It’s no secret that Vietnam has a sweet tooth. In the west, something sugary may be the last course of a meal. Here, dessert bars universally recognized by sign boards labeled “Chè” are packed at any hour of the day, even when their set-up is as humble as an auntie by her big pot and a few plastic stools.
What is it, though? With origins in Cantonese cuisine, chè is the name for any Vietnamese sweet soup (with the exception of a few peculiar savory options), the ingredients of which can range from beans, grains, jellies, fruits or a mix of all the above.
The dessert is enjoyed across all of Vietnam, and the nation certainly has a few favorite classics like chè sen or tào phớ. Though, if you’re willing to give varieties from each region a try, perhaps you’ll find it fascinating how all the local chè have in them a little something of the area’s distinct flavor profile — the same way one could easily tell apart northern and southern phở.
If you have a taste for something light, refreshing and has just the right note of sweetness, allow Vietcetera to introduce you to three qualifying signature chè recipes from Hanoi, where glutinous rice and mung beans are staples. Hopefully they’ll help you wash down some of the delectable savory home dishes we brought to you last week?
This invigorating chè embodies the breezy spirit of Hanoi autumn. Green-colored cốm, or young glutinous rice, is a beloved specialty of the capital region that is in season around September every year.
- 100g fresh cốm (young glutinous rice)
- 100g sugar, or adjust to your liking
- 1 tsp tapioca starch
- 400ml water, or adjust to your liking
- 0.5 tsp pomelo blossom extract or half a vanilla pod
- In a pot, cook water with sugar on high heat until dissolved.
- Lower the heat to a medium and add tapioca starch. Stir well until the mixture thickens.
- Lower the heat to a simmer and add cốm to the pot. Stir well gently.
- When the cốm grains have bloomed, turn off the heat and let cool for a few minutes before adding vanilla or pomelo blossom extract. Stir well before preparing into servings. Enjoy when warm!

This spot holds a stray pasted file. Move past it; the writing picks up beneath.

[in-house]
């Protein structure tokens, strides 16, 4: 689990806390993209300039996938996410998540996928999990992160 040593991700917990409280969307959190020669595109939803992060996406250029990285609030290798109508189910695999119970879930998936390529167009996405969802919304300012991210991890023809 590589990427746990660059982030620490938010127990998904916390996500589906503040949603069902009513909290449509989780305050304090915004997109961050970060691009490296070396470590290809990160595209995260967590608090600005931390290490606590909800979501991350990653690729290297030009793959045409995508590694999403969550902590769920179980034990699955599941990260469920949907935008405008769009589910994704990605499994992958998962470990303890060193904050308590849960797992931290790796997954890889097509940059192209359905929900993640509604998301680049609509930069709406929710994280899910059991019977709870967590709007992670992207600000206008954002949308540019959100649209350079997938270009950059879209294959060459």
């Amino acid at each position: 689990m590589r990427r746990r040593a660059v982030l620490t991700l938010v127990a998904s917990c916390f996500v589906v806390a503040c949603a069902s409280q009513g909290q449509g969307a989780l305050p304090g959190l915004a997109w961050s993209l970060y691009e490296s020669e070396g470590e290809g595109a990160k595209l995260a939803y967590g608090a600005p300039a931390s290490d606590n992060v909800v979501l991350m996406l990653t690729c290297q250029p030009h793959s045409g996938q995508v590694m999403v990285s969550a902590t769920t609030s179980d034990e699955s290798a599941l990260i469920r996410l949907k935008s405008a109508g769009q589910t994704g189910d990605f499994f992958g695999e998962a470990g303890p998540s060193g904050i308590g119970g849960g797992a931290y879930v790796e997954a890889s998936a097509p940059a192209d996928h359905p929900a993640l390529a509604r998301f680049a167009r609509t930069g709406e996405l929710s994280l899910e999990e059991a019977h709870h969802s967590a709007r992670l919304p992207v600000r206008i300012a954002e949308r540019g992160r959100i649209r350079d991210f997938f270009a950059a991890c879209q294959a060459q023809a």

Chè hoa cau xôi vò
This chè with xôi (glutinous rice) fusion dish is representative of Hanoi cuisine — modest and refined. While you might be thinking the star of the dish must be a part of its name, it’s actually mung bean. Surprisingly, the fancy name hoa cau, or areca flowers, comes from the fact that cooked mung beans share the pastel gold shade of these flowers.
- 500g glutinous rice
- 500g peeled and split mung beans
- 4 tsp sugar
- 2 tbsp salt
- 1 tsp cooking oil
- Prepare mung bean: Sort out firm and even grains to mix with 1 tsp salt, then soak for 5 hours for the beans to soften. Next, bring the mixture to a steam. Be careful not to crush the beans for the best presentation effect.
- Prepare tapioca starch: Boil sugar with 2l of water until dissolved in a pot. Add in tapioca starch and stir well until mixture thickens. Then add a quarter of steamed mung beans from step 1 into the pot. Stir gently. This will be your chè component. Take off from the heat and prepare into servings.
- Prepare glutinous rice: Wash and soak in water then let dry. Mix with 1 tsp salt.
- Grind the remaining mung beans from step 1 then divide in two amounts. Take one to mix well with rice and 2 tsp cooking oil, so the grains won’t stick together later. Steam everything for 20 minutes or until well-done. Pat dry with a towel any water droplets on the lid during the process.
- Take the second amount of mung beans left to mix well with rice, now already cooked. Then steam for another 5 minutes. Take off from the heat and add a spoonful of sugar. Mix well. This will be your xôi component.
- In a bowl, top off chè with xôi and enjoy!
Chè trôi nước
More commonly known as bánh chay in the north, chè trôi nước is quite literally “floating rice dessert”. It features glutinous rice balls in a syrup, filled with mung bean and garnished with sesame seeds. Hanoians love to enjoy chè trôi nước during Tết Hàn thực — a holiday on March 3 of the lunar year, when anyone celebrating makes cold dishes to honor their ancestors.
- 200g peeled and split mung beans
- 400g glutinous rice flour
- 1 tsp salt
- 1 tbsp sugar
- 3 tbsp crispy fried shallots
- 3 tbsp vegetable oil
- 1 piece ginger, julienned
- Roasted sesame seeds
- Prepare mung bean: Wash and soak in water for at least 1 hour, then cook until soft. Add salt, crispy fried shallots and vegetable oil to the beans, then grind into a paste.
- Grease hands with vegetable oil. Shape the paste into balls worth about 1 tbsp.
- Prepare rice dough: Gradually add water to glutinous rice flour and mix well. Knead to form a dough, then cover and let rest for half an hour before kneading again for a few more minutes.
- Pinch a piece of dough and form a ball. Then flatten it out to place a mung bean ball from step 1 in the center. Pinch the edges together to seal, then roll the ball in your hands to smoothen it. Place on a baking sheet or greased surface to avoid it getting sticky.
- In a pot, bring water to a boil and gently drop in the stuffed rice balls. Cook on medium heat until they float to the surface. Then transfer to a bowl of cold water.
- Prepare ginger syrup: In another pot, boil water, sugar, salt and ginger. Then simmer on medium-low heat for 5 to 10 minutes for ginger to infuse the syrup.
- Serve the syrup in a bowl and transfer the cooked rice balls to it. Sprinkle roasted sesame seeds on top. Enjoy!